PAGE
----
On Saturday, a daytrip to Doel, the ghost village near Antwerp, transported us within less than an hour from Brussels into another world. It was eerie enough to be a film set but to know this was once a real village, was a bit unnerving. What makes the situation even weirder is the location directly next to the nuclear power plant of Doel, with the two cooling towers being a constant reminder.
After Antwerp’s industrial port area we drove shortly through a typical polder landscape. Arriving in Doel we parked the car just outside the village, although you can access with a Belgian ID card.
Doel is an old village, first mentioned in 1267 as De Dolen. You'll find there Belgium's oldest stonemill, the Schelde or Dijkmolen, built in 1614/15 as a wooden mill, which replaced another mill from the mid 16th century. It was transformed into a stonemill in 1835. Also one of painter Peter Paul Rubens’ homes is located in Doel.
Until 1977 the village was an independent community of 1,300 inhabitants. Forty years on, in 1977, only 359 were left and another nine years later all but 22 had left the village. This exodus was helped by generous premiums from the government with the aim to sacrifice the village to progress, to expand the port of Antwerp.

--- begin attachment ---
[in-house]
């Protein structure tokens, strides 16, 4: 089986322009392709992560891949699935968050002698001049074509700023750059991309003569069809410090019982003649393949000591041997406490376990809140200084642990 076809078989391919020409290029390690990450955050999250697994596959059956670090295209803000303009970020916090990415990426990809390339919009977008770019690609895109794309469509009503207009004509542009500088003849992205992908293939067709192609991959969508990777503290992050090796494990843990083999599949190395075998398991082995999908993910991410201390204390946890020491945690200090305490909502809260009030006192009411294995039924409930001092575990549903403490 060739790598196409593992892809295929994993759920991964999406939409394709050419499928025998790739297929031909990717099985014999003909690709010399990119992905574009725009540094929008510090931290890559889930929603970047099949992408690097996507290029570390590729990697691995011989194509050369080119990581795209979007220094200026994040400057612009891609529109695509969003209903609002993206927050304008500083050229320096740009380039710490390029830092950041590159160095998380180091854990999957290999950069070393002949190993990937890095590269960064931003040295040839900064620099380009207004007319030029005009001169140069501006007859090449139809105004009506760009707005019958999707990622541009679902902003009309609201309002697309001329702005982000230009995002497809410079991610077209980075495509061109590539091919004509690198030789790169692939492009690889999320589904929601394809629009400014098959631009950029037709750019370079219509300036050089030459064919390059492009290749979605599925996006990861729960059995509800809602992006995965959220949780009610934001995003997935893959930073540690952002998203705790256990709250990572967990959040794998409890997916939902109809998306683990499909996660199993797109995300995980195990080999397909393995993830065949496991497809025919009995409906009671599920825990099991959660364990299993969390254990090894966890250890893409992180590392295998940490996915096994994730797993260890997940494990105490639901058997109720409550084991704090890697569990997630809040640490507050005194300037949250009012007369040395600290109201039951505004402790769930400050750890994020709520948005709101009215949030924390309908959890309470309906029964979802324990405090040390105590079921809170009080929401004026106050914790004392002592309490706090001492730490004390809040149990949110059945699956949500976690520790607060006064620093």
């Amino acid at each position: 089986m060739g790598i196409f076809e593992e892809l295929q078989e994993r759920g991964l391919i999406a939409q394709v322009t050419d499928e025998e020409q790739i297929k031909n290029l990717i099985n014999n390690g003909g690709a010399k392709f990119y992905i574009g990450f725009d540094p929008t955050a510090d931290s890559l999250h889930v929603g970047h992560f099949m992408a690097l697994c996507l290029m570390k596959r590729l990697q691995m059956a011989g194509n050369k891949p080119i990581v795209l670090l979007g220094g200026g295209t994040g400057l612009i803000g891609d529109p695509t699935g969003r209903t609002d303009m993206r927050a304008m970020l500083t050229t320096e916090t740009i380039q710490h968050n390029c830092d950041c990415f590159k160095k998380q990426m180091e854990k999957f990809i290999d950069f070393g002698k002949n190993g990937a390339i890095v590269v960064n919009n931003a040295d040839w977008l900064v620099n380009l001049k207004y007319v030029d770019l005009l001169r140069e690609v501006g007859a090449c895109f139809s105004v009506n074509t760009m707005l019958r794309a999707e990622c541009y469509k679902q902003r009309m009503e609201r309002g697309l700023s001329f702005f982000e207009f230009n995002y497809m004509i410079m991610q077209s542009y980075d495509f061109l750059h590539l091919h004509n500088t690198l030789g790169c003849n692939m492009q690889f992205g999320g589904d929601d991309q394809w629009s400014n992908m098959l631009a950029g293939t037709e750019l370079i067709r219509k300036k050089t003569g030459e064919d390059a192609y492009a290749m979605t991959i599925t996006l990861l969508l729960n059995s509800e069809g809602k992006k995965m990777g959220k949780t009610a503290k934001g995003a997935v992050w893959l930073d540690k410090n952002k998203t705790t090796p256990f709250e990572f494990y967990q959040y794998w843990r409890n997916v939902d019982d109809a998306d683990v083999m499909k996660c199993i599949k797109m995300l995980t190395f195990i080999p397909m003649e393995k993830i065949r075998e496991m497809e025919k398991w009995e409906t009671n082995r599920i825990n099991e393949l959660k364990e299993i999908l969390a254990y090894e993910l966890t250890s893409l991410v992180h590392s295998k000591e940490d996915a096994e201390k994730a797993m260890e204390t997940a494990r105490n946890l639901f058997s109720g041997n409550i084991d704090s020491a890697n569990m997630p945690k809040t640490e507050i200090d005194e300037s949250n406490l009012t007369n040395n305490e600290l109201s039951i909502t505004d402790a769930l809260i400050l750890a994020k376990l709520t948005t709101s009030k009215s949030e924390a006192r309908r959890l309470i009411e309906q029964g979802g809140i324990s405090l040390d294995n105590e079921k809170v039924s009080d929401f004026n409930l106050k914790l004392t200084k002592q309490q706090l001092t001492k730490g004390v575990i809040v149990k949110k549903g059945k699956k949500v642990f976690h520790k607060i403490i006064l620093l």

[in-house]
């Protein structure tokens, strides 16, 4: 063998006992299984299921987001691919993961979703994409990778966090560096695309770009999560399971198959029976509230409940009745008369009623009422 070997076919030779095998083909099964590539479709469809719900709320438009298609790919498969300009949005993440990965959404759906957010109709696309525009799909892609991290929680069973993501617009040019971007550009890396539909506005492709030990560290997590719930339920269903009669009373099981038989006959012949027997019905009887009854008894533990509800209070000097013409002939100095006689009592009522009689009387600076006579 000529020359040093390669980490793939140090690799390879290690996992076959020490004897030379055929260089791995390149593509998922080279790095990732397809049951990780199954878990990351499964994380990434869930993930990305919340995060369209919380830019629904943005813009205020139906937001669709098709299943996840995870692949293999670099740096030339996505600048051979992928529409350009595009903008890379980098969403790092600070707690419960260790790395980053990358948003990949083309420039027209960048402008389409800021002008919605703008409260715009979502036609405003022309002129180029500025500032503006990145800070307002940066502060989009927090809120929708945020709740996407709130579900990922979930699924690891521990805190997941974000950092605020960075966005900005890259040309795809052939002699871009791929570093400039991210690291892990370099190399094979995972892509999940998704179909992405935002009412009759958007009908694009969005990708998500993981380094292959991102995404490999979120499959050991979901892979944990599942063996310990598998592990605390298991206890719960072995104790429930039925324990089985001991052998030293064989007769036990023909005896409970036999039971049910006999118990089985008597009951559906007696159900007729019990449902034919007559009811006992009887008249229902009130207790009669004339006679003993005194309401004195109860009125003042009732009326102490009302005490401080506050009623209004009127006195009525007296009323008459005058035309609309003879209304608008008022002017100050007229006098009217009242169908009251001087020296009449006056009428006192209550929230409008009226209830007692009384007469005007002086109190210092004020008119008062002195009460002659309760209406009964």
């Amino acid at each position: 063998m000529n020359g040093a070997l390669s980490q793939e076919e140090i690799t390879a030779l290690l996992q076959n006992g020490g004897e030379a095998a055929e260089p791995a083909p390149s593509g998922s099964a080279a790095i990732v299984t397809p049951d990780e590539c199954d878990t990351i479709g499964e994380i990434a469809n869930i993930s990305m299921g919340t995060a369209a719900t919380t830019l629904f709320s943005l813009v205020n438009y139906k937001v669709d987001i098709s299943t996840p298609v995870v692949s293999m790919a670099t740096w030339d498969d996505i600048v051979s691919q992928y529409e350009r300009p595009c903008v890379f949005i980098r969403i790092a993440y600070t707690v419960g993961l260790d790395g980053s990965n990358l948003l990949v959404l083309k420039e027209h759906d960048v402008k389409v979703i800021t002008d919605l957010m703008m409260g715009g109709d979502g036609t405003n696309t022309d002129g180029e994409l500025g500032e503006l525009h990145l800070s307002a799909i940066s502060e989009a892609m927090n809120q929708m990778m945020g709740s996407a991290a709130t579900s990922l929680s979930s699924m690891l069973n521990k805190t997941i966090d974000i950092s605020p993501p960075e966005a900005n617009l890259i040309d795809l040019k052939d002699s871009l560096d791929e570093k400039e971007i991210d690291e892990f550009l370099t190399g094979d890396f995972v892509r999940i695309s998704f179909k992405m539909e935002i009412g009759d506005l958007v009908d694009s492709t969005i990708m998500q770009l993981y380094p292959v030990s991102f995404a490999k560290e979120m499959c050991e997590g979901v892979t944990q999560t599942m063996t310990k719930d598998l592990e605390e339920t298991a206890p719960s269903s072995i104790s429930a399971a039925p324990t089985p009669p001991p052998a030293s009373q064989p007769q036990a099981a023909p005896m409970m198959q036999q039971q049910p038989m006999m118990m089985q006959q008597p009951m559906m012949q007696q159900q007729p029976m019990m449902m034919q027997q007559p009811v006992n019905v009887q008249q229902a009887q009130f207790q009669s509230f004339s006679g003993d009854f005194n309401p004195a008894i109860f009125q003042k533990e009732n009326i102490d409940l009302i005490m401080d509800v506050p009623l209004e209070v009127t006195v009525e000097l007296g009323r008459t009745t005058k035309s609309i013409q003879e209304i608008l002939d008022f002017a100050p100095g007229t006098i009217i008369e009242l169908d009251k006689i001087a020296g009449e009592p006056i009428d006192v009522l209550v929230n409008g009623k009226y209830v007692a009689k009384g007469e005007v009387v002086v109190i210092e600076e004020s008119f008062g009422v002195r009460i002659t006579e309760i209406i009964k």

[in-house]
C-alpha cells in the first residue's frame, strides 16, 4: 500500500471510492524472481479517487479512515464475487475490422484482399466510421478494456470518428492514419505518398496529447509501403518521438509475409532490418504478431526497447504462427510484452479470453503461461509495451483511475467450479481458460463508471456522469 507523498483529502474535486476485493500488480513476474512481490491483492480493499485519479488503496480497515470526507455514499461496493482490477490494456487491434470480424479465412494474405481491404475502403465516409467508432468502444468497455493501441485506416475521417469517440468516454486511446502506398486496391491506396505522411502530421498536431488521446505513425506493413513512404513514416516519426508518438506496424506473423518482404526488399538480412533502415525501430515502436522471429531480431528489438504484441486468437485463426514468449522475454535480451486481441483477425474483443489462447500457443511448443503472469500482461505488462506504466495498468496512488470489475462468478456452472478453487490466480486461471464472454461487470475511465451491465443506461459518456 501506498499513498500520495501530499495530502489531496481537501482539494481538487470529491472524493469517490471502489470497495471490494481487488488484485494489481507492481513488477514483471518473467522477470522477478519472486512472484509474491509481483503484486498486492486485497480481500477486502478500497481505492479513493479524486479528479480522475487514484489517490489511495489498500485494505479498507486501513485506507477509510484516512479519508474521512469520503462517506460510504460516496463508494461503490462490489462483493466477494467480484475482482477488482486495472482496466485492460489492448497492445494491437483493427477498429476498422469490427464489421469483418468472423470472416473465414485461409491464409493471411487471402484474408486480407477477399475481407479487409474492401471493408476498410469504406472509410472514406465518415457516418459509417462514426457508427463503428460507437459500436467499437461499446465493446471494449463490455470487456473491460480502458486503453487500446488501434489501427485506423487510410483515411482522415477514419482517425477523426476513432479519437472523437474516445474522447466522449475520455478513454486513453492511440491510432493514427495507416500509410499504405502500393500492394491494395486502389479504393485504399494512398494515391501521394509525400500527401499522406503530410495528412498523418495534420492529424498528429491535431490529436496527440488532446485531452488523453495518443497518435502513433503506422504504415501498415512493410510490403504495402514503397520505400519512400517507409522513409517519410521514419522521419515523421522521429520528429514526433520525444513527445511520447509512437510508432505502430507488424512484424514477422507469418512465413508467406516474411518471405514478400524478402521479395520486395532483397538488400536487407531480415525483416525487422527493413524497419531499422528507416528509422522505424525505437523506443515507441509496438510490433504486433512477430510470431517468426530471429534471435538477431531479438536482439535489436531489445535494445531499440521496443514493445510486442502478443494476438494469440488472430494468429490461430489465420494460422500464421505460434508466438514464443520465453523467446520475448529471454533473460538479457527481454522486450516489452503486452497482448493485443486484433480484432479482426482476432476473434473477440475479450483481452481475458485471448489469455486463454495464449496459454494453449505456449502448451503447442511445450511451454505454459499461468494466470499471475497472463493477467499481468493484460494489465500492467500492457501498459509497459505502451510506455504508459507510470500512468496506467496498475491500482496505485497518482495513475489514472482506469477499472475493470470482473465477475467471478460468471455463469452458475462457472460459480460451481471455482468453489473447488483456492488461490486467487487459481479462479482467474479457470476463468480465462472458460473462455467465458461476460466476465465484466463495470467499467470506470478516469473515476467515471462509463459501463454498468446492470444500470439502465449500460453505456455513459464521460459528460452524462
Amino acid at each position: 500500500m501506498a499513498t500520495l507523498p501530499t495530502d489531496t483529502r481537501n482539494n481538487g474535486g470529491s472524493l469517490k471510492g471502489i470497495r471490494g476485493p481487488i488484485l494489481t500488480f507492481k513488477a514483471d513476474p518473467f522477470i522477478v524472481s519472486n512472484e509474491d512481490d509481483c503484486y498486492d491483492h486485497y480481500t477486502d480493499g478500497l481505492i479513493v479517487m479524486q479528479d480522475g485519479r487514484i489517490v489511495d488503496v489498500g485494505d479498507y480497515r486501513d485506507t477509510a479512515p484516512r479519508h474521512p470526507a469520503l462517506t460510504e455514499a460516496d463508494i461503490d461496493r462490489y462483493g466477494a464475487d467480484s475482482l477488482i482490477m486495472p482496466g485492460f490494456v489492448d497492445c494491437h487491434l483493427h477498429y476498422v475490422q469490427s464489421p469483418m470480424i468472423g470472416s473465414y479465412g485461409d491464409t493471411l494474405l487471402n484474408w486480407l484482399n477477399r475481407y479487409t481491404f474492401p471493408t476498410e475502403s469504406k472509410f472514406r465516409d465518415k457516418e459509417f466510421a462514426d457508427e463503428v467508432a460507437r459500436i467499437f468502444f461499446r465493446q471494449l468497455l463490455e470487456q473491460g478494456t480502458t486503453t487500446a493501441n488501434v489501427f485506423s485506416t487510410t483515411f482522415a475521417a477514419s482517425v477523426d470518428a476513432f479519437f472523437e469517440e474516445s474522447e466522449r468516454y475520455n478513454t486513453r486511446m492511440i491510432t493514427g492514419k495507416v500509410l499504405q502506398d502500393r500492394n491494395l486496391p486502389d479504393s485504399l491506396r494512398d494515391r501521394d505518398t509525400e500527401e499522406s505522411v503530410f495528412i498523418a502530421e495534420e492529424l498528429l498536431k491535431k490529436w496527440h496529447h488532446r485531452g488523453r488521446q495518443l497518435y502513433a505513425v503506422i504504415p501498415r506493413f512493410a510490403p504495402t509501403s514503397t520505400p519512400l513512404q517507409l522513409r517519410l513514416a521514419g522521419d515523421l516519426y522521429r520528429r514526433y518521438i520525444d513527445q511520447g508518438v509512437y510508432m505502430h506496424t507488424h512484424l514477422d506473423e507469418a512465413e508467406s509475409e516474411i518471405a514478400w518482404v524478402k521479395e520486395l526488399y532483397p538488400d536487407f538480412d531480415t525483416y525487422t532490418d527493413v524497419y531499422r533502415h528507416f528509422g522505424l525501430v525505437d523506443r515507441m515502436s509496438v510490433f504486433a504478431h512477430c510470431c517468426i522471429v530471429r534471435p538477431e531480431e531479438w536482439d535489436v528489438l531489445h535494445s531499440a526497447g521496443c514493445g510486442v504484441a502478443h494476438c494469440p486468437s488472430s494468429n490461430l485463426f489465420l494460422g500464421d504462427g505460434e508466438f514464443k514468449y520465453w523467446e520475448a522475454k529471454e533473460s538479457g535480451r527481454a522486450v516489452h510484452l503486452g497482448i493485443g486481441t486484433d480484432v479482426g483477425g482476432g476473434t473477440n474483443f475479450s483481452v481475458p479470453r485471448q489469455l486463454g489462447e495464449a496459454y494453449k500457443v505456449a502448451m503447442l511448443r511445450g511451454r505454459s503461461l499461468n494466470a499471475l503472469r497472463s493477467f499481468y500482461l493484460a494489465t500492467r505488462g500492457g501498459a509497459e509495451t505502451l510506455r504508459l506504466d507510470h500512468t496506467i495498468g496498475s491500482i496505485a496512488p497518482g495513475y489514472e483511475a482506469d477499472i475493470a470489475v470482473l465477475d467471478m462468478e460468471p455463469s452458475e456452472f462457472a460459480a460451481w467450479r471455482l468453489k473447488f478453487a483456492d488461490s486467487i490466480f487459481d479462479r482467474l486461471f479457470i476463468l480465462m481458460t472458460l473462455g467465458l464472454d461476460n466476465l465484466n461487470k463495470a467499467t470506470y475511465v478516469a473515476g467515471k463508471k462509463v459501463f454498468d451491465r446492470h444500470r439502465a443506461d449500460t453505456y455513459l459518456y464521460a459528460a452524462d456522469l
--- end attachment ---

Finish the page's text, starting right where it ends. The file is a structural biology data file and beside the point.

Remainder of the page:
The village’s main attraction now is its being treated like a blank canvas by street artists. There are huge frescos of rats and birds, some now partially covered up with metal sheets, preventing people from entering the abandoned houses and looting. The whole village appears like an eerie open air museum for graffiti artists, some definitely more talented than others.
We wandered through the deserted streets, expecting lots of tourists, but in total we encountered maybe 20 persons in about four hours. We felt a strange trepidation in view of this stark contrast of empty streets, dilapidated houses and the often very colourful graffiti. We discovered the church and its adjacent cemetery and to our great surprise this, and another small chapel, were the only buildings not ‘decorated’ or vandalised!
Adding to this otherworldly atmosphere was a strong wind, rustling loose roofs and shaking trees. And there were big flocks of black birds, flying constantly back and forth. Just like a scene out of ‘The Birds’ of Hitchcock!
It was a very interesting excursion, recommended to anyone passing by Antwerp.
But for how long will we still have the possibility to see the village as it is? How long will these buildings still stand?
However, after an alternative plan was approved in 2019, the future of Doel seems safe, but alas, it will never be again a 'living' village.